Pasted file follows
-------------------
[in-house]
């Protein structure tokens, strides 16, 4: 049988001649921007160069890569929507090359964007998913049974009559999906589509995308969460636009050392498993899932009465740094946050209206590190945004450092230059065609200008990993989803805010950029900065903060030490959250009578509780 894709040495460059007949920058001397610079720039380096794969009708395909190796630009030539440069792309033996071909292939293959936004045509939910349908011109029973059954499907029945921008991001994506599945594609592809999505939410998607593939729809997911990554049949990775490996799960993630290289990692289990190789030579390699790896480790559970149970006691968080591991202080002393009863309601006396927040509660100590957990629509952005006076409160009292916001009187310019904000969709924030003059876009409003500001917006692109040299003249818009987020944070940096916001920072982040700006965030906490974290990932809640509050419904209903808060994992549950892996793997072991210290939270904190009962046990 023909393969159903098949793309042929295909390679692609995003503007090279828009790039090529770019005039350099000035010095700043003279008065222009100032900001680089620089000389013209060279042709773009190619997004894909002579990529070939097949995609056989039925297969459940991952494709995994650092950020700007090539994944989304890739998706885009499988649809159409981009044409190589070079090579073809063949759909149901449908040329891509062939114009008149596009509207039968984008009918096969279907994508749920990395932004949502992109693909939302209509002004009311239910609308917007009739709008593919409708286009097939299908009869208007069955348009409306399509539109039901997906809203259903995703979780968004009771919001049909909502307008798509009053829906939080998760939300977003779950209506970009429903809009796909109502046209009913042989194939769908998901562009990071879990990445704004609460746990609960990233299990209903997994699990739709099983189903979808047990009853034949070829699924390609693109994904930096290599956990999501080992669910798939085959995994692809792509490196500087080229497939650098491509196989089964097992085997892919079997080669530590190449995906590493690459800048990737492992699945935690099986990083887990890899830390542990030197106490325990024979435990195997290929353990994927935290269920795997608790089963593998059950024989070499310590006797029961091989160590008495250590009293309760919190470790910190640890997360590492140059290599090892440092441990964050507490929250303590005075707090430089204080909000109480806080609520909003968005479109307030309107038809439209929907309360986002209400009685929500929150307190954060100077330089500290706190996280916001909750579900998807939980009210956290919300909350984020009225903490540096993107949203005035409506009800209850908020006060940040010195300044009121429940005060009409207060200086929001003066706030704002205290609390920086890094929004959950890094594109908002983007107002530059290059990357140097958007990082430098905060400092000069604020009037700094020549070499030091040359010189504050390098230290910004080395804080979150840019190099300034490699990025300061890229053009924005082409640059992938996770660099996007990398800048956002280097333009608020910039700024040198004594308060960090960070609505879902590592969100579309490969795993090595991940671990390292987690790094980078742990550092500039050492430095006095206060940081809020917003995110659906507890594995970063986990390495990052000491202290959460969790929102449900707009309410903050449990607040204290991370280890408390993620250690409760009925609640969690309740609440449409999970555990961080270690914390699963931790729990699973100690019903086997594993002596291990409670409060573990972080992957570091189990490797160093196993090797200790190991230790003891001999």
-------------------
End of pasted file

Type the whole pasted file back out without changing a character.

[in-house]
């Protein structure tokens, strides 16, 4: 049988001649921007160069890569929507090359964007998913049974009559999906589509995308969460636009050392498993899932009465740094946050209206590190945004450092230059065609200008990993989803805010950029900065903060030490959250009578509780 894709040495460059007949920058001397610079720039380096794969009708395909190796630009030539440069792309033996071909292939293959936004045509939910349908011109029973059954499907029945921008991001994506599945594609592809999505939410998607593939729809997911990554049949990775490996799960993630290289990692289990190789030579390699790896480790559970149970006691968080591991202080002393009863309601006396927040509660100590957990629509952005006076409160009292916001009187310019904000969709924030003059876009409003500001917006692109040299003249818009987020944070940096916001920072982040700006965030906490974290990932809640509050419904209903808060994992549950892996793997072991210290939270904190009962046990 023909393969159903098949793309042929295909390679692609995003503007090279828009790039090529770019005039350099000035010095700043003279008065222009100032900001680089620089000389013209060279042709773009190619997004894909002579990529070939097949995609056989039925297969459940991952494709995994650092950020700007090539994944989304890739998706885009499988649809159409981009044409190589070079090579073809063949759909149901449908040329891509062939114009008149596009509207039968984008009918096969279907994508749920990395932004949502992109693909939302209509002004009311239910609308917007009739709008593919409708286009097939299908009869208007069955348009409306399509539109039901997906809203259903995703979780968004009771919001049909909502307008798509009053829906939080998760939300977003779950209506970009429903809009796909109502046209009913042989194939769908998901562009990071879990990445704004609460746990609960990233299990209903997994699990739709099983189903979808047990009853034949070829699924390609693109994904930096290599956990999501080992669910798939085959995994692809792509490196500087080229497939650098491509196989089964097992085997892919079997080669530590190449995906590493690459800048990737492992699945935690099986990083887990890899830390542990030197106490325990024979435990195997290929353990994927935290269920795997608790089963593998059950024989070499310590006797029961091989160590008495250590009293309760919190470790910190640890997360590492140059290599090892440092441990964050507490929250303590005075707090430089204080909000109480806080609520909003968005479109307030309107038809439209929907309360986002209400009685929500929150307190954060100077330089500290706190996280916001909750579900998807939980009210956290919300909350984020009225903490540096993107949203005035409506009800209850908020006060940040010195300044009121429940005060009409207060200086929001003066706030704002205290609390920086890094929004959950890094594109908002983007107002530059290059990357140097958007990082430098905060400092000069604020009037700094020549070499030091040359010189504050390098230290910004080395804080979150840019190099300034490699990025300061890229053009924005082409640059992938996770660099996007990398800048956002280097333009608020910039700024040198004594308060960090960070609505879902590592969100579309490969795993090595991940671990390292987690790094980078742990550092500039050492430095006095206060940081809020917003995110659906507890594995970063986990390495990052000491202290959460969790929102449900707009309410903050449990607040204290991370280890408390993620250690409760009925609640969690309740609440449409999970555990961080270690914390699963931790729990699973100690019903086997594993002596291990409670409060573990972080992957570091189990490797160093196993090797200790190991230790003891001999």